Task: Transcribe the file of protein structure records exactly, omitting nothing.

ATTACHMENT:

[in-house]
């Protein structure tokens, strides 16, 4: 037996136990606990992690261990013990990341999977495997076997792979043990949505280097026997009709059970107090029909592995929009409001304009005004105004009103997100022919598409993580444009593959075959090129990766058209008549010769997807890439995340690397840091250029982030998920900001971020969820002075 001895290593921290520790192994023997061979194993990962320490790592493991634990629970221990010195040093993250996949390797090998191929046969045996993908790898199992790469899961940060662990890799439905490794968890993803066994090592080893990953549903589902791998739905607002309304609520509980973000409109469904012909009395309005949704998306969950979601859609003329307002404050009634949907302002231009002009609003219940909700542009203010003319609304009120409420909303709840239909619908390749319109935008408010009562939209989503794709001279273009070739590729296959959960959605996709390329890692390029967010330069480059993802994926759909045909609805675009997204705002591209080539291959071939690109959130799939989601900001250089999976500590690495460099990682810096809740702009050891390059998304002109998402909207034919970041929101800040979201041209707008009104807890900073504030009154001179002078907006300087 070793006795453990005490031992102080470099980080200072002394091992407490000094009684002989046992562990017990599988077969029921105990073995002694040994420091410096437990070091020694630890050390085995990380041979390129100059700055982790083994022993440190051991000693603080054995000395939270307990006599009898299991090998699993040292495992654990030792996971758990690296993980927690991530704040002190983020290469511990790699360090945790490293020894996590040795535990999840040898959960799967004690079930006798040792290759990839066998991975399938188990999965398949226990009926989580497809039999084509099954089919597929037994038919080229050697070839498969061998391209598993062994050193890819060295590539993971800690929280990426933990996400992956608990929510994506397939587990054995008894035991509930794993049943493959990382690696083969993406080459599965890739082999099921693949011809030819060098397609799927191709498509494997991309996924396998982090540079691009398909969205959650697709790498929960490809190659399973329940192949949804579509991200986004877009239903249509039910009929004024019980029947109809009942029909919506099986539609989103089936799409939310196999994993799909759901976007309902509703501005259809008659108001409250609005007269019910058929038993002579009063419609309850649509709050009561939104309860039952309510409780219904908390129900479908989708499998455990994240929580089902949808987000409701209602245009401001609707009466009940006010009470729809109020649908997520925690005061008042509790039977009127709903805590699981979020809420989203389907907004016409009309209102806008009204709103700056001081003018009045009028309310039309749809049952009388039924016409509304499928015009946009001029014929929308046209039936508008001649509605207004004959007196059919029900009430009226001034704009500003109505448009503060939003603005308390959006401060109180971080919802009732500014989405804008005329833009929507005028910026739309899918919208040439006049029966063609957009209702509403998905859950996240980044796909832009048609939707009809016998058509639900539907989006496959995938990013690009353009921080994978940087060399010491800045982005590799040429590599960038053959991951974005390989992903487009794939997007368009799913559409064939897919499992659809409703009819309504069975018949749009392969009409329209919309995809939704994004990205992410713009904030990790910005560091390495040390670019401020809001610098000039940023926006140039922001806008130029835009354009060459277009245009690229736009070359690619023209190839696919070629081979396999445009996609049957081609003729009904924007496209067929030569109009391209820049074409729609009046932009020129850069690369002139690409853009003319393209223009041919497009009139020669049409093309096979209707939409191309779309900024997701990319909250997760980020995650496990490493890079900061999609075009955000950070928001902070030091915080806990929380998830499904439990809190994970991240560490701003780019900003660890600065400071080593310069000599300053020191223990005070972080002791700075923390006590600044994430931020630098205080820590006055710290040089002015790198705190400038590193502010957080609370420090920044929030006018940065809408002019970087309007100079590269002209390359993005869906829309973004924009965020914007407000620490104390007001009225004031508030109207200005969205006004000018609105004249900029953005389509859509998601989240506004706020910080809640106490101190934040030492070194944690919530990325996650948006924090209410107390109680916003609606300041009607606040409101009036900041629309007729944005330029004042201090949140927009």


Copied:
[in-house]
């Protein structure tokens, strides 16, 4: 037996136990606990992690261990013990990341999977495997076997792979043990949505280097026997009709059970107090029909592995929009409001304009005004105004009103997100022919598409993580444009593959075959090129990766058209008549010769997807890439995340690397840091250029982030998920900001971020969820002075 001895290593921290520790192994023997061979194993990962320490790592493991634990629970221990010195040093993250996949390797090998191929046969045996993908790898199992790469899961940060662990890799439905490794968890993803066994090592080893990953549903589902791998739905607002309304609520509980973000409109469904012909009395309005949704998306969950979601859609003329307002404050009634949907302002231009002009609003219940909700542009203010003319609304009120409420909303709840239909619908390749319109935008408010009562939209989503794709001279273009070739590729296959959960959605996709390329890692390029967010330069480059993802994926759909045909609805675009997204705002591209080539291959071939690109959130799939989601900001250089999976500590690495460099990682810096809740702009050891390059998304002109998402909207034919970041929101800040979201041209707008009104807890900073504030009154001179002078907006300087 070793006795453990005490031992102080470099980080200072002394091992407490000094009684002989046992562990017990599988077969029921105990073995002694040994420091410096437990070091020694630890050390085995990380041979390129100059700055982790083994022993440190051991000693603080054995000395939270307990006599009898299991090998699993040292495992654990030792996971758990690296993980927690991530704040002190983020290469511990790699360090945790490293020894996590040795535990999840040898959960799967004690079930006798040792290759990839066998991975399938188990999965398949226990009926989580497809039999084509099954089919597929037994038919080229050697070839498969061998391209598993062994050193890819060295590539993971800690929280990426933990996400992956608990929510994506397939587990054995008894035991509930794993049943493959990382690696083969993406080459599965890739082999099921693949011809030819060098397609799927191709498509494997991309996924396998982090540079691009398909969205959650697709790498929960490809190659399973329940192949949804579509991200986004877009239903249509039910009929004024019980029947109809009942029909919506099986539609989103089936799409939310196999994993799909759901976007309902509703501005259809008659108001409250609005007269019910058929038993002579009063419609309850649509709050009561939104309860039952309510409780219904908390129900479908989708499998455990994240929580089902949808987000409701209602245009401001609707009466009940006010009470729809109020649908997520925690005061008042509790039977009127709903805590699981979020809420989203389907907004016409009309209102806008009204709103700056001081003018009045009028309310039309749809049952009388039924016409509304499928015009946009001029014929929308046209039936508008001649509605207004004959007196059919029900009430009226001034704009500003109505448009503060939003603005308390959006401060109180971080919802009732500014989405804008005329833009929507005028910026739309899918919208040439006049029966063609957009209702509403998905859950996240980044796909832009048609939707009809016998058509639900539907989006496959995938990013690009353009921080994978940087060399010491800045982005590799040429590599960038053959991951974005390989992903487009794939997007368009799913559409064939897919499992659809409703009819309504069975018949749009392969009409329209919309995809939704994004990205992410713009904030990790910005560091390495040390670019401020809001610098000039940023926006140039922001806008130029835009354009060459277009245009690229736009070359690619023209190839696919070629081979396999445009996609049957081609003729009904924007496209067929030569109009391209820049074409729609009046932009020129850069690369002139690409853009003319393209223009041919497009009139020669049409093309096979209707939409191309779309900024997701990319909250997760980020995650496990490493890079900061999609075009955000950070928001902070030091915080806990929380998830499904439990809190994970991240560490701003780019900003660890600065400071080593310069000599300053020191223990005070972080002791700075923390006590600044994430931020630098205080820590006055710290040089002015790198705190400038590193502010957080609370420090920044929030006018940065809408002019970087309007100079590269002209390359993005869906829309973004924009965020914007407000620490104390007001009225004031508030109207200005969205006004000018609105004249900029953005389509859509998601989240506004706020910080809640106490101190934040030492070194944690919530990325996650948006924090209410107390109680916003609606300041009607606040409101009036900041629309007729944005330029004042201090949140927009």